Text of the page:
Thank you for the opportunity to participate in the JavaRanch Web Services forum. I've enjoyed taking part in the discussions this past week. My apologies if it took too long for me to respond to some of the questions; this past week at the ranch coincided with a review of a lengthy paper on SOA I was asked to conduct for an upcoming IBM Systems Journal. However, after reading some of your ongoing discussion threads, it was evident to me that many of you (especially Lasse) already have a solid understanding of what SOA is, its growing significance in the IT community, and how the Web Services technology platform is evolving in support of SOA.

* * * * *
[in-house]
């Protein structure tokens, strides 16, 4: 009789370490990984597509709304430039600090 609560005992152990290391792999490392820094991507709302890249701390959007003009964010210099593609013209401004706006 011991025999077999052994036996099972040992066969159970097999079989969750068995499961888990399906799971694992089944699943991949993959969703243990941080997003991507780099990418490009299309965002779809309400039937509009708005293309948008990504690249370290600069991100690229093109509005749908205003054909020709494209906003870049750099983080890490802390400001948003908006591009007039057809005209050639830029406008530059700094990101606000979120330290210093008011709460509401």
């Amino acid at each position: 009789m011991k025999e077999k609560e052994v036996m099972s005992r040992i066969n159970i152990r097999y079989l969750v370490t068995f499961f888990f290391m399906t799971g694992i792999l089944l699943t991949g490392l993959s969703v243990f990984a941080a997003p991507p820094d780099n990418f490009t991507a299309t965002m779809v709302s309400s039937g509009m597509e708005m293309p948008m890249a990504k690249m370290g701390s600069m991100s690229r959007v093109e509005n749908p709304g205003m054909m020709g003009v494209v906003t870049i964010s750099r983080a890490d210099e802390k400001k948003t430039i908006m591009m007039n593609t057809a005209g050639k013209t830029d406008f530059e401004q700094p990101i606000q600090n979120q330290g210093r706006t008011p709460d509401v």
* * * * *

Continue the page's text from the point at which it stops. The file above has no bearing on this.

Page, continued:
I have one last piece of advice that touches on a an issue an earlier JavaRanch contributor raised: the use (and misuse) of �SOA� as a marketing term. Almost every major application server and software development vendor is incorporating this term into the branding of their next product releases. While sometimes the term is used appropriately, sometimes it isn�t. Simply prefixing a product name with �SOA�, or promoting a product as being �SOA compliant� may have very little actual meaning. I would encourage you to approach this next generation of SOA products with a degree of skepticism. If you�re given the responsibility of evaluating or purchasing tools or servers, try to do some research to ensure that advertised SOA support doesn�t just mean it supports Web Services.